Following Burton’s footsteps by Chris Burton
On Thursday 22nd January, I travelled to the Heinz Archive along with a colleague, Euan, as part of our Understanding British Portraits project. The portrait in question is of Richard Francis Burton, the famous Victorian explorer, in disguise as Haji Abdullah on his expedition to Mecca in 1853.
Our aim was to use the archives to research the artists attributed to the painting and the portrait itself. The Heinz archive was founded in 1856 and holds over 1 million records of British portraits held in public and private collections. We considered these to be suitable credentials, and concluded that if there was information to be found, it would be at the Heinz Archive.
The archive is broadly categorised by subject. The two categories of interest to us were the Sitter Boxes, and the Artist Boxes. We decided to divide and conquer, and so I began looking through the Sitter Boxes for Richard Francis Burton, while Euan started on the Artist Boxes, looking for the various artists attributed to our portrait.
The search started well as I found the box for Richard Francis Burton containing a wealth of information about his various sittings. It was also a very pleasant surprise to find a few images of his self-portraits in ink, pictures that we had heard about but never seen before!
Unfortunately, there was no mention of our particular portrait in with the records, and so our hope now rested with the artist boxes.
Having moved through Cassati and Caratti without success (one doesn’t exist and the other was an obscure theatre set painter), we moved on the more famous artists. Letchford was the next to be eliminated as his style and skill did not match our portrait. Leighton followed soon after, but was an outside bet from the start. Finally, we reached Thomas Seddon, an artist who is known to have met Burton and painted him during one of his travels. We found ourselves hopeful, as the content of the painting is very similar to our portrait; however the technique and skill level was so disparate to our mystery artist that we couldn’t confidently make a connection.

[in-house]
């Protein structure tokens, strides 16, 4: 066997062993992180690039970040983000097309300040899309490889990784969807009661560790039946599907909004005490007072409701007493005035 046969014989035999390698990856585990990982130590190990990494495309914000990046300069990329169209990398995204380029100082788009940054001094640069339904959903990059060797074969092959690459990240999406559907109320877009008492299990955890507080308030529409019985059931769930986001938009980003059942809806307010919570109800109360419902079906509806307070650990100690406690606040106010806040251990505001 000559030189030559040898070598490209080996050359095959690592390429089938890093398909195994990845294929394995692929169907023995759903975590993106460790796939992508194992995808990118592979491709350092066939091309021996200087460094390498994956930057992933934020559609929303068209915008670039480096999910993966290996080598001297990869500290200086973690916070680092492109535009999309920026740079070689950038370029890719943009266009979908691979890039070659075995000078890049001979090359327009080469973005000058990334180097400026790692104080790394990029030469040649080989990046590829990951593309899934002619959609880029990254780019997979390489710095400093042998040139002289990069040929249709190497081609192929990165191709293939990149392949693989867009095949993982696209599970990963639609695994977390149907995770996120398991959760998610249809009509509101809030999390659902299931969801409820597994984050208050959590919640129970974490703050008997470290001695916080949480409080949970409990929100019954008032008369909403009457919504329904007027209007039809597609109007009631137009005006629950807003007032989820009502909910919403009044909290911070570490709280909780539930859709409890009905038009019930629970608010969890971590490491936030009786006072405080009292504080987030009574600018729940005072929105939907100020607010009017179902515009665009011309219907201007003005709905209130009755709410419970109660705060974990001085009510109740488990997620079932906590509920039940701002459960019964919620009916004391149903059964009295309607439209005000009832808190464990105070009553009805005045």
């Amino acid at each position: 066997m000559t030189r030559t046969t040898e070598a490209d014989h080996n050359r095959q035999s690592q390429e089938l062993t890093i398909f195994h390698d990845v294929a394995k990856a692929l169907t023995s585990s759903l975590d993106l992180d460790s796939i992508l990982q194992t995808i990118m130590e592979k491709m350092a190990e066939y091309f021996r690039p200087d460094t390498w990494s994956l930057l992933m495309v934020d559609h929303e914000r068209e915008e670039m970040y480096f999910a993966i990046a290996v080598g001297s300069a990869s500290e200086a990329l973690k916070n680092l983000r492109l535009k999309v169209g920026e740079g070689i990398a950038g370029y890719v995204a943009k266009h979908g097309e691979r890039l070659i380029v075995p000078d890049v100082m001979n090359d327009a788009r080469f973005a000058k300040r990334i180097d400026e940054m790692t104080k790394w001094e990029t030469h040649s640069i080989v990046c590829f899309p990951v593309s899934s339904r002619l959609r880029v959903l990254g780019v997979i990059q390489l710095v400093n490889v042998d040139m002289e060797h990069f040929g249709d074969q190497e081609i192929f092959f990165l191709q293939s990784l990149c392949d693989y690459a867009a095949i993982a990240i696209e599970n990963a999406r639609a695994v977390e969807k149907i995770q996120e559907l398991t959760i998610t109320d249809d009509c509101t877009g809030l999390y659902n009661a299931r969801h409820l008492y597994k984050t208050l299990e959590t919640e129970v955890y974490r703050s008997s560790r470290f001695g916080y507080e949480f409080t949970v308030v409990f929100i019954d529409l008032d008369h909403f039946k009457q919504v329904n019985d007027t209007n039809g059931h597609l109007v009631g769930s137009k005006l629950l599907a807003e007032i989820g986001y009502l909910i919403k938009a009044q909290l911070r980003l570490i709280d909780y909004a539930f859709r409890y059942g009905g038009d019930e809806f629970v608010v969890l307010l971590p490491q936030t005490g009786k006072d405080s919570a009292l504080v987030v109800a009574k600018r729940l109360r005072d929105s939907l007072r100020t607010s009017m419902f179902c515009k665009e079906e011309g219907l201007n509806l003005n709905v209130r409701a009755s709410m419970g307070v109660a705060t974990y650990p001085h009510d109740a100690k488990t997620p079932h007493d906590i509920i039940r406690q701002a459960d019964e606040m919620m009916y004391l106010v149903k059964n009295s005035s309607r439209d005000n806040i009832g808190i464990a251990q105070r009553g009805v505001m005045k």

Just as we were about to leave dispirited, we noticed a comment that Edward Lear had been with Seddon when Seddon had produced his portrait of Burton. Considering the very similar content of the paintings, we thought it a distinct possibility that Lear may have painted a portrait of Burton at the same time as Seddon, or at least produced a copy of Seddon’s portrait at a later date.
Newly invigorated, we tracked down Edward Lear’s artist records. Upon opening his box, we found a very sparse selection of work, mostly ink sketches and cartoons. However, nestled at the bottom of the box, was an image showing a portrait of William Wallace painted by Lear. The most striking thing about this portrait was the face. The face of William Wallace was very similar in style to the face of Richard Burton in our portrait, and the skill level appeared very similar between the two.
The conclusion that we drew from this was that the similarity between our portrait of Burton and the portrait of William Wallace was exceptionally strong. The paintings showed equal skill levels, specifically regarding the representation of clothing and skin. The faces of the two portraits had a very similar appearance, utilising the same style and shapes.
This combination of factors, along with the knowledge that Lear was associated with Seddon and Burton during one of Burton’ s travels, during which time a number of portraits were produced showing Burton in his Arab costume, reinvigorated our research with a new theory: that the portrait was painted by Edward Lear.